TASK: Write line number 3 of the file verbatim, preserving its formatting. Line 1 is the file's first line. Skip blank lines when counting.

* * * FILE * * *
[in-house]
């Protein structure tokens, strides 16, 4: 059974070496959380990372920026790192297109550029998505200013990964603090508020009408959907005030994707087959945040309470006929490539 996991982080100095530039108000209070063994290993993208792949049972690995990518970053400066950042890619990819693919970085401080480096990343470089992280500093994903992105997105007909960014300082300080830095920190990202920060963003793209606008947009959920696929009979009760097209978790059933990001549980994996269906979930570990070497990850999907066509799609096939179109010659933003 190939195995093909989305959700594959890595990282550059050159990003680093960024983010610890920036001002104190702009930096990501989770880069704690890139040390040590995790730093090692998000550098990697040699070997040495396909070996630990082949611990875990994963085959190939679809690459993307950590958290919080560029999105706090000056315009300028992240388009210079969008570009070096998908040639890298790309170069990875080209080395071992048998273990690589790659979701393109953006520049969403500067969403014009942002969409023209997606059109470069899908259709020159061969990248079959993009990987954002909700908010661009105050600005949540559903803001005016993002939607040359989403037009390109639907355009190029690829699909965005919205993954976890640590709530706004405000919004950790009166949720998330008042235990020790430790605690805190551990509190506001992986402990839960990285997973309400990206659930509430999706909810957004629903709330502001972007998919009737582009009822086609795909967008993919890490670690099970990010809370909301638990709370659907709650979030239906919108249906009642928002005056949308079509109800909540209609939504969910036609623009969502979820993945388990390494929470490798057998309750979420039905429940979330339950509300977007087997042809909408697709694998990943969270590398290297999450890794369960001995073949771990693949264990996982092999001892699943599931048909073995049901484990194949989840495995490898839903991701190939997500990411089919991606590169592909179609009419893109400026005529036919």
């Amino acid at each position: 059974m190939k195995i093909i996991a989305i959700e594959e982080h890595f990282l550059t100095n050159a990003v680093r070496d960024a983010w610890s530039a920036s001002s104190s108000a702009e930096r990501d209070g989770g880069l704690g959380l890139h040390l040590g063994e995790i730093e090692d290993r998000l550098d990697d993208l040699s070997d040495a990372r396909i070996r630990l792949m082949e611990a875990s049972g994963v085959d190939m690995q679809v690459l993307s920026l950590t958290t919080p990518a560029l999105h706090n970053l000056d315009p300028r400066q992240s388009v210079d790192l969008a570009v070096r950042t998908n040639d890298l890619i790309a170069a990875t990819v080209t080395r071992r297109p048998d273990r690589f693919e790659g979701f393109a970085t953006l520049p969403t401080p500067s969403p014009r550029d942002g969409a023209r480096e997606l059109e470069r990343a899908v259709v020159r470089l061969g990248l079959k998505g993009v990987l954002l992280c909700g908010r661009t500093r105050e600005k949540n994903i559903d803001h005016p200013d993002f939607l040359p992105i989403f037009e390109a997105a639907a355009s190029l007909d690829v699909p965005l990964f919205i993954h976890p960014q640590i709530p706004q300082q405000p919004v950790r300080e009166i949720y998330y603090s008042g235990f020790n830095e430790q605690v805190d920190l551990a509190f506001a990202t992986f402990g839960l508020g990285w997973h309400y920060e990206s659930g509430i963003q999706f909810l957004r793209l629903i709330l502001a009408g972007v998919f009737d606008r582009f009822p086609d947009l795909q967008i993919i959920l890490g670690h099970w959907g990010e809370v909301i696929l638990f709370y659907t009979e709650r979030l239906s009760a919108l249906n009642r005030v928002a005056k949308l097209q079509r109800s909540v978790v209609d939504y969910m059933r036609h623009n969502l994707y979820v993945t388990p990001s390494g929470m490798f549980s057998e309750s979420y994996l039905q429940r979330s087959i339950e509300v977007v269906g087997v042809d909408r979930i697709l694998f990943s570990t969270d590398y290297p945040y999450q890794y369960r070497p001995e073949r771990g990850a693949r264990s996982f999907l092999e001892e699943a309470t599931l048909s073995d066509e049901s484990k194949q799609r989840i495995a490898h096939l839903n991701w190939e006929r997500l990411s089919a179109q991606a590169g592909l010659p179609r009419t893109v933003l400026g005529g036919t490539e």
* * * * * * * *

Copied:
């Amino acid at each position: 059974m190939k195995i093909i996991a989305i959700e594959e982080h890595f990282l550059t100095n050159a990003v680093r070496d960024a983010w610890s530039a920036s001002s104190s108000a702009e930096r990501d209070g989770g880069l704690g959380l890139h040390l040590g063994e995790i730093e090692d290993r998000l550098d990697d993208l040699s070997d040495a990372r396909i070996r630990l792949m082949e611990a875990s049972g994963v085959d190939m690995q679809v690459l993307s920026l950590t958290t919080p990518a560029l999105h706090n970053l000056d315009p300028r400066q992240s388009v210079d790192l969008a570009v070096r950042t998908n040639d890298l890619i790309a170069a990875t990819v080209t080395r071992r297109p048998d273990r690589f693919e790659g979701f393109a970085t953006l520049p969403t401080p500067s969403p014009r550029d942002g969409a023209r480096e997606l059109e470069r990343a899908v259709v020159r470089l061969g990248l079959k998505g993009v990987l954002l992280c909700g908010r661009t500093r105050e600005k949540n994903i559903d803001h005016p200013d993002f939607l040359p992105i989403f037009e390109a997105a639907a355009s190029l007909d690829v699909p965005l990964f919205i993954h976890p960014q640590i709530p706004q300082q405000p919004v950790r300080e009166i949720y998330y603090s008042g235990f020790n830095e430790q605690v805190d920190l551990a509190f506001a990202t992986f402990g839960l508020g990285w997973h309400y920060e990206s659930g509430i963003q999706f909810l957004r793209l629903i709330l502001a009408g972007v998919f009737d606008r582009f009822p086609d947009l795909q967008i993919i959920l890490g670690h099970w959907g990010e809370v909301i696929l638990f709370y659907t009979e709650r979030l239906s009760a919108l249906n009642r005030v928002a005056k949308l097209q079509r109800s909540v978790v209609d939504y969910m059933r036609h623009n969502l994707y979820v993945t388990p990001s390494g929470m490798f549980s057998e309750s979420y994996l039905q429940r979330s087959i339950e509300v977007v269906g087997v042809d909408r979930i697709l694998f990943s570990t969270d590398y290297p945040y999450q890794y369960r070497p001995e073949r771990g990850a693949r264990s996982f999907l092999e001892e699943a309470t599931l048909s073995d066509e049901s484990k194949q799609r989840i495995a490898h096939l839903n991701w190939e006929r997500l990411s089919a179109q991606a590169g592909l010659p179609r009419t893109v933003l400026g005529g036919t490539e």